Tuesday, February 20
On Tuesday, Feb. 13, 700 students converged on Albany to lobby for more student aid. Most of them were beneficiaries of aid programs with a blizzard of acronyms–TAP, HEOP, STEP–all programs that help disadvantaged students handle rising tuition at schools in New York State. Most of them couldn’t have gone to college without this aid, and all of them wanted their younger siblings to have the same opportunity. If bills currently pending are any indication, student lobbyists might get at least a bit of what they came for.
Every year in New York for the last seven, former Governor George Pataki cut financial aid programs for the state’s college students in his proposed budgets. In an “annual rite of spring” as a staffer for Assemblyman Jeffrey Klein (D-Bronx/Westchester) told Campus Progress, the state legislature has restored funding to the previous year’s level–no higher. But with a more progressive governor, Eliot Spitzer, now in the statehouse, college students in New York are hoping that will change.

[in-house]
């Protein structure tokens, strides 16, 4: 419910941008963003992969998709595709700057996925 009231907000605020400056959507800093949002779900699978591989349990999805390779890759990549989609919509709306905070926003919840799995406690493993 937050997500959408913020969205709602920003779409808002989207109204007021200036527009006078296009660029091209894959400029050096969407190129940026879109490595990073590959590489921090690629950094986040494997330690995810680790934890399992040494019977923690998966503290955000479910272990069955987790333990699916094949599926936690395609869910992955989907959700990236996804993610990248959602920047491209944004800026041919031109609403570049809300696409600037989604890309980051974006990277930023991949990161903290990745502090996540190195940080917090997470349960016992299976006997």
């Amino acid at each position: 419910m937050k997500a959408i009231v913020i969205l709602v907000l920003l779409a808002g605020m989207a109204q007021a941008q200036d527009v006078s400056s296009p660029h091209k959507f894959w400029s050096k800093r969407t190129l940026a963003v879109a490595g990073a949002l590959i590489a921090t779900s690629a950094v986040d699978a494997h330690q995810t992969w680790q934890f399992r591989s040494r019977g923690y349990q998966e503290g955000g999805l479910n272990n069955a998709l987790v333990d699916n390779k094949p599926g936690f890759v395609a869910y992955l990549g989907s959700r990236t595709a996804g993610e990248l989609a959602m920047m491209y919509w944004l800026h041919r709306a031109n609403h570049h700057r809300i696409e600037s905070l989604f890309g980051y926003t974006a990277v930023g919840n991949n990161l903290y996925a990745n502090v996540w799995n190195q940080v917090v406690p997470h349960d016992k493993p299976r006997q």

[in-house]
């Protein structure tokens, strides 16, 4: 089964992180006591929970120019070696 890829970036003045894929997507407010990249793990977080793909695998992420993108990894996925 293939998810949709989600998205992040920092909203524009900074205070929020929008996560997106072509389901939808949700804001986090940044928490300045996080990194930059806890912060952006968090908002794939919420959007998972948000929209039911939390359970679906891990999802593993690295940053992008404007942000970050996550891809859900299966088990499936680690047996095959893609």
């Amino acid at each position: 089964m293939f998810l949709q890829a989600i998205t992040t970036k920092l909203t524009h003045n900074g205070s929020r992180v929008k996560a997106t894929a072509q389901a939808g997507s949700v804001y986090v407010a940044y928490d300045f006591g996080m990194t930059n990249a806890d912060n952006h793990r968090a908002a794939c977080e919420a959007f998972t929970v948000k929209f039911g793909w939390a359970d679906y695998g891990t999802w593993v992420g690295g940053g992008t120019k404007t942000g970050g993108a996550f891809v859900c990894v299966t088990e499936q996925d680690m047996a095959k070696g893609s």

Funding for the Tuition Assistance Program (TAP), created in 1974 and serving 335,000 New York students each year, hasn’t increased in 16 years for students without family support, and in 20 years for graduate students. TAP grants have fallen behind the rate of inflation, according to statistics produced by the Commission on Independent Colleges and Universities (CICU). The Higher Education Opportunity Program (HEOP) gives higher awards to fewer students, plucking kids out of poor areas and putting them through a rigorous five-week pre-collegiate program. Columbia University’s 110 HEOP students prepare to read the Iliad before their freshman year; other colleges can choose how to prepare students who arrive on their campuses less prepared than their more privileged peers.
The lobbyists in Albany explained how programs like HEOP allow students to pursue academics while working just one job instead of three, or taking an unpaid internship. And from what I saw–admittedly, a self-selected sample of the most enthusiastic participants in the program–they are all incredibly grateful for the help.
“I can’t believe how fortunate I am to get all this funding for college” said Columbia sophomore Da Quan Rong, who emigrated from China at the age of eight.